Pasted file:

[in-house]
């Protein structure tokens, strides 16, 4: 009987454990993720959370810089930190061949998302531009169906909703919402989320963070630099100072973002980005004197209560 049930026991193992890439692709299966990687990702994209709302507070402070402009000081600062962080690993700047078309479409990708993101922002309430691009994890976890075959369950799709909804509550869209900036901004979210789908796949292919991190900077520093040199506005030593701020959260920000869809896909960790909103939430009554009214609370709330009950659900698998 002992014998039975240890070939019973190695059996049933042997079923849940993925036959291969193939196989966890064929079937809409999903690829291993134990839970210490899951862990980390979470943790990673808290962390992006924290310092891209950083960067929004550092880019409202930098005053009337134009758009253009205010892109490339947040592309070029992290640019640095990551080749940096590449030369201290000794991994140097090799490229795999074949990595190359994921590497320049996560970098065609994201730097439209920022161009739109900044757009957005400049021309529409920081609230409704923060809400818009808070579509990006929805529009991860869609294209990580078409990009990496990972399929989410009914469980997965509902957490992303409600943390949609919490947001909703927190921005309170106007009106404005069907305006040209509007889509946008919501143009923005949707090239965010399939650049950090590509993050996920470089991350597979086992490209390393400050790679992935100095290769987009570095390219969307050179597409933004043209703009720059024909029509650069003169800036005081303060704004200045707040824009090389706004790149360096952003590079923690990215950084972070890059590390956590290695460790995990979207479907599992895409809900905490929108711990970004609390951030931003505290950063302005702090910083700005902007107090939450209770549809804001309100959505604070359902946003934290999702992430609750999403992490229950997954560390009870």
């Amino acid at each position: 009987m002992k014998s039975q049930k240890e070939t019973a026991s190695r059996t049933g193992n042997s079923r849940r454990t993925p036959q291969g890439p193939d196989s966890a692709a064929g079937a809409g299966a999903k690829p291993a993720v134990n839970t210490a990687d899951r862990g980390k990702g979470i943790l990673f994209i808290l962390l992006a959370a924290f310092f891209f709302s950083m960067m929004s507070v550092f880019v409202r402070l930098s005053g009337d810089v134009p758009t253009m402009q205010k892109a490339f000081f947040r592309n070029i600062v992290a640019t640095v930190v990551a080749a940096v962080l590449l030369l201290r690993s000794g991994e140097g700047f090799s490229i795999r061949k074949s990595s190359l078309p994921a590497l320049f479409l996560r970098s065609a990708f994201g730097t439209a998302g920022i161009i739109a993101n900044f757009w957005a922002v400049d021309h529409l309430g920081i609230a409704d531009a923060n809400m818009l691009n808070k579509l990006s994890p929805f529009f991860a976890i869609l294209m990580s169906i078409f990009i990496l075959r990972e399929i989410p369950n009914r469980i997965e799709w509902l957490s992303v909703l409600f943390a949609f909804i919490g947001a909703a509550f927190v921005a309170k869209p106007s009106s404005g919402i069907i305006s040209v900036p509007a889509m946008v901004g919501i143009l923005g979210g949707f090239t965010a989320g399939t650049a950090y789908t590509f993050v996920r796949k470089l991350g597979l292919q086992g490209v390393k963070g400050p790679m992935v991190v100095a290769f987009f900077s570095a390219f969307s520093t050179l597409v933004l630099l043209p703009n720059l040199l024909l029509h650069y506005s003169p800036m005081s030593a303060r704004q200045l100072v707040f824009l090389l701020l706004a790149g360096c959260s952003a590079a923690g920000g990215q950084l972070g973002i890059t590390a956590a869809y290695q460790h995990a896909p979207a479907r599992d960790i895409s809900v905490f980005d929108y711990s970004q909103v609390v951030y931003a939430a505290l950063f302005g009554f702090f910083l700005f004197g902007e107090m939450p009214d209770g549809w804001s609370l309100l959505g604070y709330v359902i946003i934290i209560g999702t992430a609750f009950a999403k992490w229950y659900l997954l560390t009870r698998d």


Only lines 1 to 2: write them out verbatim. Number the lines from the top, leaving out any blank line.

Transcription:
[in-house]
């Protein structure tokens, strides 16, 4: 009987454990993720959370810089930190061949998302531009169906909703919402989320963070630099100072973002980005004197209560 049930026991193992890439692709299966990687990702994209709302507070402070402009000081600062962080690993700047078309479409990708993101922002309430691009994890976890075959369950799709909804509550869209900036901004979210789908796949292919991190900077520093040199506005030593701020959260920000869809896909960790909103939430009554009214609370709330009950659900698998 002992014998039975240890070939019973190695059996049933042997079923849940993925036959291969193939196989966890064929079937809409999903690829291993134990839970210490899951862990980390979470943790990673808290962390992006924290310092891209950083960067929004550092880019409202930098005053009337134009758009253009205010892109490339947040592309070029992290640019640095990551080749940096590449030369201290000794991994140097090799490229795999074949990595190359994921590497320049996560970098065609994201730097439209920022161009739109900044757009957005400049021309529409920081609230409704923060809400818009808070579509990006929805529009991860869609294209990580078409990009990496990972399929989410009914469980997965509902957490992303409600943390949609919490947001909703927190921005309170106007009106404005069907305006040209509007889509946008919501143009923005949707090239965010399939650049950090590509993050996920470089991350597979086992490209390393400050790679992935100095290769987009570095390219969307050179597409933004043209703009720059024909029509650069003169800036005081303060704004200045707040824009090389706004790149360096952003590079923690990215950084972070890059590390956590290695460790995990979207479907599992895409809900905490929108711990970004609390951030931003505290950063302005702090910083700005902007107090939450209770549809804001309100959505604070359902946003934290999702992430609750999403992490229950997954560390009870």